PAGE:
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Pronunciation: DYE-floo-PRED-nate
Class: Corticosteroid

Trade Names

- Emulsion, ophthalmic 0.05%


Corticosteroids inhibit edema, fibrin deposition, capillary dilation, leukocyte migration, capillary and fibroblast proliferation, collagen deposition, and scar formation associated with inflammation. The mechanism of ocular corticosteroids is not known.

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Systemic absorption after ocular installation is limited. Blood levels following ocular installation of 2 drops 4 times daily for 7 days were not quantifiable.


Difluprednate is deacetylated to an active metabolite.

Indications and Usage

Treatment of inflammation and pain associated with ocular surgery.


Most active viral diseases of the cornea and conjunctiva, including epithelial herpes simplex keratitis (dendritic keratitis), vaccinia, and varicella; mycobacterial infection of the eye; fungal disease of ocular structures.

Dosage and Administration


Ophthalmic Instill 1 drop into conjunctival sac of the affected eye(s) 4 times daily beginning 24 h after surgery and continuing throughout the first 2 wk of the postoperative period, followed by twice-daily instillation for 1 wk, and then taper based on response.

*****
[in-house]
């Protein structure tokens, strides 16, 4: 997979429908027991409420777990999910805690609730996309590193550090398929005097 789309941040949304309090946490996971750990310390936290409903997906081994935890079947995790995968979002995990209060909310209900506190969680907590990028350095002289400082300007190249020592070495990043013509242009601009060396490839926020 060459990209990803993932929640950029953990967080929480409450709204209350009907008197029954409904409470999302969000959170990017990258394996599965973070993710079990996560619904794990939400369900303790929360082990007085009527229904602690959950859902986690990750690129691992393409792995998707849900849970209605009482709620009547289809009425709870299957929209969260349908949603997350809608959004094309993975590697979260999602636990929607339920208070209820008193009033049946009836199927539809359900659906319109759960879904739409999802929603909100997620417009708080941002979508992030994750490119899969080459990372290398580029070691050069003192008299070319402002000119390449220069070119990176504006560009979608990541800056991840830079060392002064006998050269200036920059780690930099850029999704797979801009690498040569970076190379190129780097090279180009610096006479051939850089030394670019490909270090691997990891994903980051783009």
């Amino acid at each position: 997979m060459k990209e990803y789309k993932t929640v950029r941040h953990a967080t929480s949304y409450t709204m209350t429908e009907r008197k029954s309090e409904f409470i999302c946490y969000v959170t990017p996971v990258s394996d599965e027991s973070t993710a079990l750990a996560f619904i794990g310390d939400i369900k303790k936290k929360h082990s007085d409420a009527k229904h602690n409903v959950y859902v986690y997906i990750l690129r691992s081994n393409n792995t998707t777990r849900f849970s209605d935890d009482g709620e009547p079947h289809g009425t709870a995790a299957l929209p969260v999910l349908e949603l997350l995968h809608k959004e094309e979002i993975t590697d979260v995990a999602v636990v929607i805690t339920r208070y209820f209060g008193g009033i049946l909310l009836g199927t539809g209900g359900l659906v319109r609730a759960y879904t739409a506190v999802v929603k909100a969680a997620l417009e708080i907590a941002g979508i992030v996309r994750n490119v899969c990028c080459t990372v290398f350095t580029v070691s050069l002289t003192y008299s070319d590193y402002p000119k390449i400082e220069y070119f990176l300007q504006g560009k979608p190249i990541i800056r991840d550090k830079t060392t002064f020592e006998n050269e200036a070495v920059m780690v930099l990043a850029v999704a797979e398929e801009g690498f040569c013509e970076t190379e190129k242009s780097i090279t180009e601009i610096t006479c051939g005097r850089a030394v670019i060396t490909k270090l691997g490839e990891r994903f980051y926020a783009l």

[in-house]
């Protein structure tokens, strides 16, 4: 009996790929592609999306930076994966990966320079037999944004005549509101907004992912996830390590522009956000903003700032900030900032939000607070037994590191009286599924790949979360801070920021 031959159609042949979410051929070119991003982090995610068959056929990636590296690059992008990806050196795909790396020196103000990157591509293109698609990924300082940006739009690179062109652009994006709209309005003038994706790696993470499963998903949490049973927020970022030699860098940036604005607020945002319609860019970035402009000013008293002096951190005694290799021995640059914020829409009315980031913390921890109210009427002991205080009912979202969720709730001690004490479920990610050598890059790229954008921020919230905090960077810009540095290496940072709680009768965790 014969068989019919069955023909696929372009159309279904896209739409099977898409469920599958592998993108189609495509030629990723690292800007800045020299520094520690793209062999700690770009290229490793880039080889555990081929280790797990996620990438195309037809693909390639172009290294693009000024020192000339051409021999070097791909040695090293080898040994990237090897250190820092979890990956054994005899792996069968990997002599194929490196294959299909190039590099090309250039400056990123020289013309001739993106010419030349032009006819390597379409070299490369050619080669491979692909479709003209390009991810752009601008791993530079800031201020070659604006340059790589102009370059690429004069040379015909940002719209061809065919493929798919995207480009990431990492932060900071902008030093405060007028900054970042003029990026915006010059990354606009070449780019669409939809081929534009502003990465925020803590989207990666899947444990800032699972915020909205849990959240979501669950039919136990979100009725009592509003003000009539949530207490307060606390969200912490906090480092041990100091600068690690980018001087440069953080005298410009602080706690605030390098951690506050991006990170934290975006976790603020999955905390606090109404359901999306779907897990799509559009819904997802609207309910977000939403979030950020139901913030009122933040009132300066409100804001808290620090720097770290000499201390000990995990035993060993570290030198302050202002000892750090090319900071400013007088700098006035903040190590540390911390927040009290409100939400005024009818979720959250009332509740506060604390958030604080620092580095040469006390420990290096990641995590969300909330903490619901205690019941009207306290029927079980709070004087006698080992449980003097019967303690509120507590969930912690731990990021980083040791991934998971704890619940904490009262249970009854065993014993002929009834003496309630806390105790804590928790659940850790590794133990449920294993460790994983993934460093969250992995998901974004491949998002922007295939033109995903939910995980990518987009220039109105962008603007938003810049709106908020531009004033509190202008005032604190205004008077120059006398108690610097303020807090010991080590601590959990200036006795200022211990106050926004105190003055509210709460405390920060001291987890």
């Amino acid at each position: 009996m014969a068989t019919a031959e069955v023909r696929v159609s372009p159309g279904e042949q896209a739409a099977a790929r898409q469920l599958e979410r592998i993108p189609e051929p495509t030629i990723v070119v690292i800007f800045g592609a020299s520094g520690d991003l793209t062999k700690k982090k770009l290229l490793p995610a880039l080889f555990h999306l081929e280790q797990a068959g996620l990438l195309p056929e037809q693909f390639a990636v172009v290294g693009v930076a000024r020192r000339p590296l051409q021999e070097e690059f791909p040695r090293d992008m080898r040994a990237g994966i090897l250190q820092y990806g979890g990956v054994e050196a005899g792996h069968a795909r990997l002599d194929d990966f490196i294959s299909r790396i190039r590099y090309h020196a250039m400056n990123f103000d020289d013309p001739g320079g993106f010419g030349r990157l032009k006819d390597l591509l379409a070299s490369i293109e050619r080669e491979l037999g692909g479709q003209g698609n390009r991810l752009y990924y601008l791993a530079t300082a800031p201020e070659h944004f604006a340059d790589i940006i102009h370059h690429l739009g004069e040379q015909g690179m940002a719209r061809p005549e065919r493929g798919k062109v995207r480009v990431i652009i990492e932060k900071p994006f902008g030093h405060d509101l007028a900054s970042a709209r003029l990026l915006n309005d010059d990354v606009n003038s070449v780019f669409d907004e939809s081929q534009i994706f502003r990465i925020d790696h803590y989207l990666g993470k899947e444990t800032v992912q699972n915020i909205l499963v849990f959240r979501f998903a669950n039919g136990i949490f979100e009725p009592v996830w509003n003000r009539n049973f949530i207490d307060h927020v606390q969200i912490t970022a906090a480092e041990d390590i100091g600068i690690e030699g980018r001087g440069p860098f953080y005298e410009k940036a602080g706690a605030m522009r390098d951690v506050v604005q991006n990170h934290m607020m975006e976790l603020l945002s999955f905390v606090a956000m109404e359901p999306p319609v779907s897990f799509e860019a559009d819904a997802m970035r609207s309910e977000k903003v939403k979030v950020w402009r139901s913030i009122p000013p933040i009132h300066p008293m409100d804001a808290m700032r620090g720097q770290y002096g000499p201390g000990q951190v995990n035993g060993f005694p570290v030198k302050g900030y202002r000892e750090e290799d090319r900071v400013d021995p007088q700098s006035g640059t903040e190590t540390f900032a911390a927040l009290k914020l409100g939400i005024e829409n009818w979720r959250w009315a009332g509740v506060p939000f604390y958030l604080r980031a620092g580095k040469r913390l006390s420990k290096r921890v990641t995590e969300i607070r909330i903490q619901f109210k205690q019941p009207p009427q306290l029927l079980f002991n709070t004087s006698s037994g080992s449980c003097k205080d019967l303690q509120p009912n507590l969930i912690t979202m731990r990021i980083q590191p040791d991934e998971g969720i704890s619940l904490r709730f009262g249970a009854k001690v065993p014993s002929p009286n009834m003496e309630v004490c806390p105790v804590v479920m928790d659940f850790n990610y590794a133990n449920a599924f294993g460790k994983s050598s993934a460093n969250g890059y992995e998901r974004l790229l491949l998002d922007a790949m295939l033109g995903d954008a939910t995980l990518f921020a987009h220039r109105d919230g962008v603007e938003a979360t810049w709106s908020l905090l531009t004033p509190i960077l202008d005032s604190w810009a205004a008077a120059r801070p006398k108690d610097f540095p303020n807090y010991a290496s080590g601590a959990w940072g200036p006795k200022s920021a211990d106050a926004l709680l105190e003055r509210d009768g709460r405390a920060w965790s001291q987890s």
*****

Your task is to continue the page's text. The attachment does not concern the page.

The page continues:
Store at 59° to 77°F. Do not freeze. Protect from light.

Drug Interactions

None well documented.

Laboratory Test Interactions

None well documented.

Adverse Reactions


Anterior chamber cells and flare, blepharitis, ciliary and conjunctival hyperemia, conjunctival edema, corneal edema, eye pain, photophobia, posterior capsule opacification (5% to 15%); eye inflammation, iritis, punctuate keratitis, reduced visual acuity (1% to 5%); elevated IOP, which may be associated with optic nerve damage; perforation of the globe where there is thinning of the cornea or sclera; posterior subcapsular cataract formation; secondary ocular infection from pathogens, including herpes simplex; visual acuity and field defects.



Monitor IOP if used for more than 10 days.


Category C .




Safety and efficacy not established.


No differences in safety and efficacy have been observed between elderly and younger patients.

Bacterial infection

Prolonged use may suppress the host response, increasing the hazard of secondary ocular infections.


Posterior subcapsular cataract formation may occur.

Fungal infections

Prolonged use may increase the risk of fungal infections of the cornea.


Prolonged use may result in glaucoma with damage to the optic nerve, and defects in visual acuity and fields of vision.


Healing may be delayed and risk of bleb formation may be increased.

Viral infection

Prolonged use may prolong the course and exacerbate the severity of many ocular viral infections, including herpes simplex. Use with caution in patients with history of herpes simplex.



Systemic absorption is minimal following ocular instillation.

Patient Information

  • Instruct patient on the proper method of instillation.
  • Advise patient to consult health care provider if pain develops or if redness, itching, or inflammation becomes aggravated
  • Advise patient not to wear contact lenses when using difluprednate.

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